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Freehold, NJ Residents Say They’ll ‘Get Through’ Despite 13 Inches Of Snow, Sandy Damage

Additional Power Outages Come At A Time When Temps Expected To Dip
Joe Haug, 77, uses his snow blower to clear out sidewalks and driveways for neighbors who are sick in Freehold, New Jersey. (credit: CBS 2)

Joe Haug, 77, uses his snow blower to clear out sidewalks and driveways for neighbors who are sick in Freehold, New Jersey. (credit: CBS 2)

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FREEHOLD, N.J. (CBSNewYork) — While it has been hard enough for our area dealing with all the damage caused by Superstorm Sandy, being slammed with more than a foot of snow on top of it has certainly not been easy.

But that is just the card that residents in Freehold, which got 13 inches of snow, were dealt.

People were left shoveling snow following a miserable week of dealing with Sandy’s aftermath. Wednesday’s nor’easter brought down power lines and utility poles in parts of the town.

“It’s rough, but we’ll get through,” Walter Thomas told CBS 2’s Christine Sloan on Thursday. “We’re trapped until they get the tree down.”

Thomas and his sons got stuck in their home when the hurricane brought power lines and a tree down.

“It’s like we’re trapped here and I’m very like afraid,” Matthew Walters said.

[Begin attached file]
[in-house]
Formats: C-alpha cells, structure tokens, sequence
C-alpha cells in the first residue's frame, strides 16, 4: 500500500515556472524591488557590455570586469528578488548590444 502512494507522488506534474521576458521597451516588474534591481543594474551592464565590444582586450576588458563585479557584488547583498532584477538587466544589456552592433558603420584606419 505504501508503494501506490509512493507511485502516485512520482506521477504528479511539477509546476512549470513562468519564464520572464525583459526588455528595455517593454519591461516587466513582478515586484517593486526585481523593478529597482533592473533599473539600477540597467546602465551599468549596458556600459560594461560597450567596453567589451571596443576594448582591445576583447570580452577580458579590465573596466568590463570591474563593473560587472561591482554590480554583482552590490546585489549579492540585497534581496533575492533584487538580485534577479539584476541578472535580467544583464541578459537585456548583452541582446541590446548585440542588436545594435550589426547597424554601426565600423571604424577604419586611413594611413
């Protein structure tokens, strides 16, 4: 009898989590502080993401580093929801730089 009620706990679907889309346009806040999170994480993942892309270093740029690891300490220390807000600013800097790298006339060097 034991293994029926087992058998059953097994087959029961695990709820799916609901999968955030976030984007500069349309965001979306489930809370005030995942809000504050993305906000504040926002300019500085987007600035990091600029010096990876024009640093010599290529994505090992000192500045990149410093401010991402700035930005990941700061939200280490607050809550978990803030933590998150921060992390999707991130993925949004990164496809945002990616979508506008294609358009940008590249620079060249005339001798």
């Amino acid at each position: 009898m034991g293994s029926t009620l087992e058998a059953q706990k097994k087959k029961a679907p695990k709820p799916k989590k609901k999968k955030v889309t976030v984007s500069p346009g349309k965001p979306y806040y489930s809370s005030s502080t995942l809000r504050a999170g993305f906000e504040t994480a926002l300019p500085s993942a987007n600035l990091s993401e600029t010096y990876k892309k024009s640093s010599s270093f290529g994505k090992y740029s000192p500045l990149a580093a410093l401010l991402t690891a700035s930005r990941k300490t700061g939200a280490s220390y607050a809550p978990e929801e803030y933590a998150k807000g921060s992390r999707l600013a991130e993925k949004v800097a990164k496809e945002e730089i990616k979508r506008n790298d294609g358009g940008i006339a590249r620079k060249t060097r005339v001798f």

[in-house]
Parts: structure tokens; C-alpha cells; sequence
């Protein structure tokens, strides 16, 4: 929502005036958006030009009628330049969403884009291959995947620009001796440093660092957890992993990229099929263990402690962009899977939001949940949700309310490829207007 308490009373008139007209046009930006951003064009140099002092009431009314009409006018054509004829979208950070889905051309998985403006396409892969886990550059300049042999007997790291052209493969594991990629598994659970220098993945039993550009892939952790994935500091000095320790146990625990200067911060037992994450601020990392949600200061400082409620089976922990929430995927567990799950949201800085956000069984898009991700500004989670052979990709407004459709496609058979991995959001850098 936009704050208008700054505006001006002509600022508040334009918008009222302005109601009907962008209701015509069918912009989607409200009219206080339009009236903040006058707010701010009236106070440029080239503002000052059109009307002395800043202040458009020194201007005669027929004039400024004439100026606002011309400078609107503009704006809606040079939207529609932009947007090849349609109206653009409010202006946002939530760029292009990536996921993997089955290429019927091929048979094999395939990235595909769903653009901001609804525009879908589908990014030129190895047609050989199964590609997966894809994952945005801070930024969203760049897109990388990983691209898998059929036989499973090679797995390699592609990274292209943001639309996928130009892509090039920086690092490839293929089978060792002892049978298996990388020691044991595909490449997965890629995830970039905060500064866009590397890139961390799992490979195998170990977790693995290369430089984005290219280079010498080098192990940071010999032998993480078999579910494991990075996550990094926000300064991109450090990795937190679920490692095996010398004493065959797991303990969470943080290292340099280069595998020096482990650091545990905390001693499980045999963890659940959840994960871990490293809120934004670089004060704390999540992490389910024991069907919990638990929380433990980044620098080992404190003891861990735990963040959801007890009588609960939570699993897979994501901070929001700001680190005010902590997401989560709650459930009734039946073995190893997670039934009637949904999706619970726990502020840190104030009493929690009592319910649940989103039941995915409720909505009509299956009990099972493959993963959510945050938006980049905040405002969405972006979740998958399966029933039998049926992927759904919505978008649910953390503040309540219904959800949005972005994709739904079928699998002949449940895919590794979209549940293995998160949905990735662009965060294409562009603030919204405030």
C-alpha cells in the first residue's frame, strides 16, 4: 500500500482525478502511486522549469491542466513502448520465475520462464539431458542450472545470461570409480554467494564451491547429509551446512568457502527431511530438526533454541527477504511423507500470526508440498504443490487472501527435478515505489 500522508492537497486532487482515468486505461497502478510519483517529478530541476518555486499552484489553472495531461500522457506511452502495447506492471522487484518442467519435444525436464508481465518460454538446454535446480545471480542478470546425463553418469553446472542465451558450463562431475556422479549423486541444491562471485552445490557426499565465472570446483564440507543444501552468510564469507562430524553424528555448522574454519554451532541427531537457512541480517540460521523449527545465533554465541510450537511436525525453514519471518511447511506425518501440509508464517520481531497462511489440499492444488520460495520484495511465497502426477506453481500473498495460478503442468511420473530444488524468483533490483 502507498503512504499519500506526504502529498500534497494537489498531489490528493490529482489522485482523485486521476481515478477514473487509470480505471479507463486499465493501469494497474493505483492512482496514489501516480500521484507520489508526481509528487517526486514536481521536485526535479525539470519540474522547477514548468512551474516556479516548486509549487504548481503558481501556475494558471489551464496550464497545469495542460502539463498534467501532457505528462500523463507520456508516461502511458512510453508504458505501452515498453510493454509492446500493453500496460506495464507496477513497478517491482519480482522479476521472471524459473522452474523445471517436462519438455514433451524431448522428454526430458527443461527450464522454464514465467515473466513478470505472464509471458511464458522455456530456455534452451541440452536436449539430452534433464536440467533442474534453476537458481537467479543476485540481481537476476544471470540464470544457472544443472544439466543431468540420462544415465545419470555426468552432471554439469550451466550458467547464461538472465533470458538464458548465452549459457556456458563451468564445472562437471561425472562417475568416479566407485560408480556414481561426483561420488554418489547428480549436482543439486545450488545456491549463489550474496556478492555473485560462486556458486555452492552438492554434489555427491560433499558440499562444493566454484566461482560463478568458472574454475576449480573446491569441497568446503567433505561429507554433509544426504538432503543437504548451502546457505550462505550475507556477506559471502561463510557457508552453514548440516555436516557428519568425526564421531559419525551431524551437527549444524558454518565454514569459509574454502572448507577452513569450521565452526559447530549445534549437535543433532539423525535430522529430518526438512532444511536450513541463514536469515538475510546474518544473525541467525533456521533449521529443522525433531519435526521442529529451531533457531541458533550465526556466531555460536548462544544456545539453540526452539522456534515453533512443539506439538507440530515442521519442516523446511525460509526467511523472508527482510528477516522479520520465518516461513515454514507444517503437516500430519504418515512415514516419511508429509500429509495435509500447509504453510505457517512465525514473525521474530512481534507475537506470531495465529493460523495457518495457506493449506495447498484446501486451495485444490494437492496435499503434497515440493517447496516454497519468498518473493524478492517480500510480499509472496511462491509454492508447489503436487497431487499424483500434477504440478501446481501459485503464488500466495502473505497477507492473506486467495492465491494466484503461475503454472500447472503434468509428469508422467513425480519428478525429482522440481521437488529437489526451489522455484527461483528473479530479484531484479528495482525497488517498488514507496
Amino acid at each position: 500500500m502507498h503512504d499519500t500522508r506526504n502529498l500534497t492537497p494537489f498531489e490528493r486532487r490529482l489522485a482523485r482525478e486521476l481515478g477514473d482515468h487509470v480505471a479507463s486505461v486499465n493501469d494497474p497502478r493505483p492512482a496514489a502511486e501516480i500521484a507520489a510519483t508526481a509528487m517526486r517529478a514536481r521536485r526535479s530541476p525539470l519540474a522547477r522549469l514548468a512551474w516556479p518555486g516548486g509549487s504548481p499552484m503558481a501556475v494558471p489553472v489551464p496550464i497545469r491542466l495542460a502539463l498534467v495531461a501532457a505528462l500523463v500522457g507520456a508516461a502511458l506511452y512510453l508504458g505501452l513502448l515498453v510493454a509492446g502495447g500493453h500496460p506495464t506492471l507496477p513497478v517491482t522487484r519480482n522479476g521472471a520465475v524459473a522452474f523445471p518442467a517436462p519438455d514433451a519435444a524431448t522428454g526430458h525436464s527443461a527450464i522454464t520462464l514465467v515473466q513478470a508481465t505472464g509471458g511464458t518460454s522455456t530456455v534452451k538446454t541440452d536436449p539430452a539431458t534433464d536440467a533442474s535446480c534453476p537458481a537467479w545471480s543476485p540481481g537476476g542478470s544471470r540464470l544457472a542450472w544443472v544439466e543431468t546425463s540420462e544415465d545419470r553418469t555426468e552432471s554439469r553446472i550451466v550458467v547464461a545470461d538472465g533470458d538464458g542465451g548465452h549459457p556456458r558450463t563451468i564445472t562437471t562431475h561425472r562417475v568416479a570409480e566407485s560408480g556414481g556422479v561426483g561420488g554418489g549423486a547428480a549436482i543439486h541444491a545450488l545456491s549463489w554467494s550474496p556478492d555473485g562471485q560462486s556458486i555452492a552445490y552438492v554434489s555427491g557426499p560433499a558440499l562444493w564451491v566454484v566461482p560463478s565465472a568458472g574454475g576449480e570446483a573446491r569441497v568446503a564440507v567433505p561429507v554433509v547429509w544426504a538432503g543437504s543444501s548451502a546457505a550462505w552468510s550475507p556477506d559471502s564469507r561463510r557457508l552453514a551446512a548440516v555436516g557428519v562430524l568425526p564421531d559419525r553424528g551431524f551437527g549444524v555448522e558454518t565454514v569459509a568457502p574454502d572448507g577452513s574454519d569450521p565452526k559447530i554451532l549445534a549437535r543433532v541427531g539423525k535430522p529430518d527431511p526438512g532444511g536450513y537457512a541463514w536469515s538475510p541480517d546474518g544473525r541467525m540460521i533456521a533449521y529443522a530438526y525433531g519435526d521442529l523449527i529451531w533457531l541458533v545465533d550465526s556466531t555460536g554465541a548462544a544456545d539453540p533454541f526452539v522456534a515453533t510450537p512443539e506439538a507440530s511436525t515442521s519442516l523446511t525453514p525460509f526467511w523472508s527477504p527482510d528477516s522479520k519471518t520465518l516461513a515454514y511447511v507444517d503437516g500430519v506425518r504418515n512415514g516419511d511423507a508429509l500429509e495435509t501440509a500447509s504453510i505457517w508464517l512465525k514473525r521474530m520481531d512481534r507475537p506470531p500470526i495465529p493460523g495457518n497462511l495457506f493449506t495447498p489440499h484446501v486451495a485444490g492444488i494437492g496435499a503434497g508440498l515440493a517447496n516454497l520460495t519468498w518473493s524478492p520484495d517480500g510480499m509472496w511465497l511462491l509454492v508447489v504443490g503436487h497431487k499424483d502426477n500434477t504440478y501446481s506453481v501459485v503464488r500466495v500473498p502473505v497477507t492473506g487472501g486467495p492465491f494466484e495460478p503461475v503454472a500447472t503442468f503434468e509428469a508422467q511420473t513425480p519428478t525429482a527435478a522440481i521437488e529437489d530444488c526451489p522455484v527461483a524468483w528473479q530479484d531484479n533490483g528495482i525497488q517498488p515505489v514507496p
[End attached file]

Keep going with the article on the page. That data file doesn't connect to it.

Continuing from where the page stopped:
Joe Haug, 77, who lives on the same street, said he used his snow blower to clear out sidewalks and driveways for neighbors who are sick.

“The worse part is clearing up the driveways where the snow plows pile up those big piles,” Haug said.

Other residents in Freehold Township were still without power Thursday, forcing them to take refuge in warm coffee shops.

“We lost a whole bunch of trees in front and back of our house,” Robert Thompson said.

Still, CBS 2’s Sloan did find dogs and children enjoying the snow, including sisters who had been out of school for almost two weeks.

“We have been like really pulling our hair out almost — because we are so bored,” one girl said.

The sisters said they did lose power after Superstorm Sandy and were frightened because they “didn’t know what was going to happen.”

Meanwhile, the downed power lines and trees were making things especially difficult for crews to plow streets.

On top of that, the additional power outages came at an inopportune time as temperatures in some parts of the Tri-State Area were expected to drop below 30 degrees.